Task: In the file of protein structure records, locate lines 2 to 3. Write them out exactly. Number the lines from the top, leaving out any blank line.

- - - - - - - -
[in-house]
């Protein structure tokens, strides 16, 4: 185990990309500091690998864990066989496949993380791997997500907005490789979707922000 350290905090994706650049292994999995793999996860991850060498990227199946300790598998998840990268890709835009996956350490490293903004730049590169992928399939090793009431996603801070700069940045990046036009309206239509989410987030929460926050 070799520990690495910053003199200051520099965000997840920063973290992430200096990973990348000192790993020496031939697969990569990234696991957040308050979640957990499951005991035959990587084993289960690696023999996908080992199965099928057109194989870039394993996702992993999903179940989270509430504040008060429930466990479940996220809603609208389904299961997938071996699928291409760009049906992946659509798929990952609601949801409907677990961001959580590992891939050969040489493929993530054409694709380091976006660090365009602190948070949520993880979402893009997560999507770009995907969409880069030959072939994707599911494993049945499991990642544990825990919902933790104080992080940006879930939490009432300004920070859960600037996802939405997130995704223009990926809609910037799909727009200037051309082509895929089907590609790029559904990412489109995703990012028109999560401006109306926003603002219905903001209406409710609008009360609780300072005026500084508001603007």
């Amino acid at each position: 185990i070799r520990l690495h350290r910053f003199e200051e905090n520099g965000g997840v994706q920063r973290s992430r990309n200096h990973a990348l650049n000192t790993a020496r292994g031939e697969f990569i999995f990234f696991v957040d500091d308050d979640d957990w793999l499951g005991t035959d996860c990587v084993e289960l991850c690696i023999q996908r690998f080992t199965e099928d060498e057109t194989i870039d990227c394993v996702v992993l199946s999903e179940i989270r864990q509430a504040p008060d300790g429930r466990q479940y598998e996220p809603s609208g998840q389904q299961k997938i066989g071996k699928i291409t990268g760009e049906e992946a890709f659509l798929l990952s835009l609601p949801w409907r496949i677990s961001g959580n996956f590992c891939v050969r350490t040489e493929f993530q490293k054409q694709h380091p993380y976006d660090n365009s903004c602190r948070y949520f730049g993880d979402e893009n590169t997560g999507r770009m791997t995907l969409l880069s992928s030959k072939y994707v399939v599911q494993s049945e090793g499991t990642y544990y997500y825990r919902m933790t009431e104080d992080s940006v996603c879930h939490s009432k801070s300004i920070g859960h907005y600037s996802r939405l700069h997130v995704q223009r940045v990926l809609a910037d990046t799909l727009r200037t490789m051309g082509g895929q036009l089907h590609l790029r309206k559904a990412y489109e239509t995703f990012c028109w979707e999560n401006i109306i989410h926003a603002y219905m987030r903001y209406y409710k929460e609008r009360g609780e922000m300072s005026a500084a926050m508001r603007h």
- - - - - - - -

């Protein structure tokens, strides 16, 4: 185990990309500091690998864990066989496949993380791997997500907005490789979707922000 350290905090994706650049292994999995793999996860991850060498990227199946300790598998998840990268890709835009996956350490490293903004730049590169992928399939090793009431996603801070700069940045990046036009309206239509989410987030929460926050 070799520990690495910053003199200051520099965000997840920063973290992430200096990973990348000192790993020496031939697969990569990234696991957040308050979640957990499951005991035959990587084993289960690696023999996908080992199965099928057109194989870039394993996702992993999903179940989270509430504040008060429930466990479940996220809603609208389904299961997938071996699928291409760009049906992946659509798929990952609601949801409907677990961001959580590992891939050969040489493929993530054409694709380091976006660090365009602190948070949520993880979402893009997560999507770009995907969409880069030959072939994707599911494993049945499991990642544990825990919902933790104080992080940006879930939490009432300004920070859960600037996802939405997130995704223009990926809609910037799909727009200037051309082509895929089907590609790029559904990412489109995703990012028109999560401006109306926003603002219905903001209406409710609008009360609780300072005026500084508001603007």
């Amino acid at each position: 185990i070799r520990l690495h350290r910053f003199e200051e905090n520099g965000g997840v994706q920063r973290s992430r990309n200096h990973a990348l650049n000192t790993a020496r292994g031939e697969f990569i999995f990234f696991v957040d500091d308050d979640d957990w793999l499951g005991t035959d996860c990587v084993e289960l991850c690696i023999q996908r690998f080992t199965e099928d060498e057109t194989i870039d990227c394993v996702v992993l199946s999903e179940i989270r864990q509430a504040p008060d300790g429930r466990q479940y598998e996220p809603s609208g998840q389904q299961k997938i066989g071996k699928i291409t990268g760009e049906e992946a890709f659509l798929l990952s835009l609601p949801w409907r496949i677990s961001g959580n996956f590992c891939v050969r350490t040489e493929f993530q490293k054409q694709h380091p993380y976006d660090n365009s903004c602190r948070y949520f730049g993880d979402e893009n590169t997560g999507r770009m791997t995907l969409l880069s992928s030959k072939y994707v399939v599911q494993s049945e090793g499991t990642y544990y997500y825990r919902m933790t009431e104080d992080s940006v996603c879930h939490s009432k801070s300004i920070g859960h907005y600037s996802r939405l700069h997130v995704q223009r940045v990926l809609a910037d990046t799909l727009r200037t490789m051309g082509g895929q036009l089907h590609l790029r309206k559904a990412y489109e239509t995703f990012c028109w979707e999560n401006i109306i989410h926003a603002y219905m987030r903001y209406y409710k929460e609008r009360g609780e922000m300072s005026a500084a926050m508001r603007h």